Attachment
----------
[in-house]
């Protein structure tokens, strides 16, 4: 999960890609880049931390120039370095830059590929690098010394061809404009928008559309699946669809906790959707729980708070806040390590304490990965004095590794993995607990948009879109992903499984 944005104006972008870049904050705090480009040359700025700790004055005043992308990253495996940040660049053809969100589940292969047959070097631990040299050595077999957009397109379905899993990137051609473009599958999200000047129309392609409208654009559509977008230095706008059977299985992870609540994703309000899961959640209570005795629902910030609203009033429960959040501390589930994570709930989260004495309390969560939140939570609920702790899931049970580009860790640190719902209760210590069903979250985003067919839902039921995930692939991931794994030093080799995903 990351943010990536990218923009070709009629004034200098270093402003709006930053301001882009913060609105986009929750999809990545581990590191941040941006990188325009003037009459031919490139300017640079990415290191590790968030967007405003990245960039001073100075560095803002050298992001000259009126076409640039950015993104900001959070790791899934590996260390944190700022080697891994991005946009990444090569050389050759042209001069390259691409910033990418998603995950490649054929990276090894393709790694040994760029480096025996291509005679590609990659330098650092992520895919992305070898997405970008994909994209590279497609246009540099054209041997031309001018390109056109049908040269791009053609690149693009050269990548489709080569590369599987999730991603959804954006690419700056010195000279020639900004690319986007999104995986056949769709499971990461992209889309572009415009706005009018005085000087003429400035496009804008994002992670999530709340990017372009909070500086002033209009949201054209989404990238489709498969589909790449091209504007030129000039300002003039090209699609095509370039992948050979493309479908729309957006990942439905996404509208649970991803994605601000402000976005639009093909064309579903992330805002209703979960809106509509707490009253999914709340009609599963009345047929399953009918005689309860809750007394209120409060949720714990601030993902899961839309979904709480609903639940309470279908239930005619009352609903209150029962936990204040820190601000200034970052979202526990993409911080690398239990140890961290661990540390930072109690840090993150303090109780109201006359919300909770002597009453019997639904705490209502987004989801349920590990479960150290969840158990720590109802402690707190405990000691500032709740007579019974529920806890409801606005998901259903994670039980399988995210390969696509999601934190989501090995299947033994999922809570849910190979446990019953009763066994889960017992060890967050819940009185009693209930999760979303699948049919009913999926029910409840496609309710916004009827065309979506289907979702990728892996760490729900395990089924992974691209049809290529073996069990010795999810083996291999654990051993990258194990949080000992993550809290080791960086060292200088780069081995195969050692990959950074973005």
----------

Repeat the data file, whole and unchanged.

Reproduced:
[in-house]
């Protein structure tokens, strides 16, 4: 999960890609880049931390120039370095830059590929690098010394061809404009928008559309699946669809906790959707729980708070806040390590304490990965004095590794993995607990948009879109992903499984 944005104006972008870049904050705090480009040359700025700790004055005043992308990253495996940040660049053809969100589940292969047959070097631990040299050595077999957009397109379905899993990137051609473009599958999200000047129309392609409208654009559509977008230095706008059977299985992870609540994703309000899961959640209570005795629902910030609203009033429960959040501390589930994570709930989260004495309390969560939140939570609920702790899931049970580009860790640190719902209760210590069903979250985003067919839902039921995930692939991931794994030093080799995903 990351943010990536990218923009070709009629004034200098270093402003709006930053301001882009913060609105986009929750999809990545581990590191941040941006990188325009003037009459031919490139300017640079990415290191590790968030967007405003990245960039001073100075560095803002050298992001000259009126076409640039950015993104900001959070790791899934590996260390944190700022080697891994991005946009990444090569050389050759042209001069390259691409910033990418998603995950490649054929990276090894393709790694040994760029480096025996291509005679590609990659330098650092992520895919992305070898997405970008994909994209590279497609246009540099054209041997031309001018390109056109049908040269791009053609690149693009050269990548489709080569590369599987999730991603959804954006690419700056010195000279020639900004690319986007999104995986056949769709499971990461992209889309572009415009706005009018005085000087003429400035496009804008994002992670999530709340990017372009909070500086002033209009949201054209989404990238489709498969589909790449091209504007030129000039300002003039090209699609095509370039992948050979493309479908729309957006990942439905996404509208649970991803994605601000402000976005639009093909064309579903992330805002209703979960809106509509707490009253999914709340009609599963009345047929399953009918005689309860809750007394209120409060949720714990601030993902899961839309979904709480609903639940309470279908239930005619009352609903209150029962936990204040820190601000200034970052979202526990993409911080690398239990140890961290661990540390930072109690840090993150303090109780109201006359919300909770002597009453019997639904705490209502987004989801349920590990479960150290969840158990720590109802402690707190405990000691500032709740007579019974529920806890409801606005998901259903994670039980399988995210390969696509999601934190989501090995299947033994999922809570849910190979446990019953009763066994889960017992060890967050819940009185009693209930999760979303699948049919009913999926029910409840496609309710916004009827065309979506289907979702990728892996760490729900395990089924992974691209049809290529073996069990010795999810083996291999654990051993990258194990949080000992993550809290080791960086060292200088780069081995195969050692990959950074973005």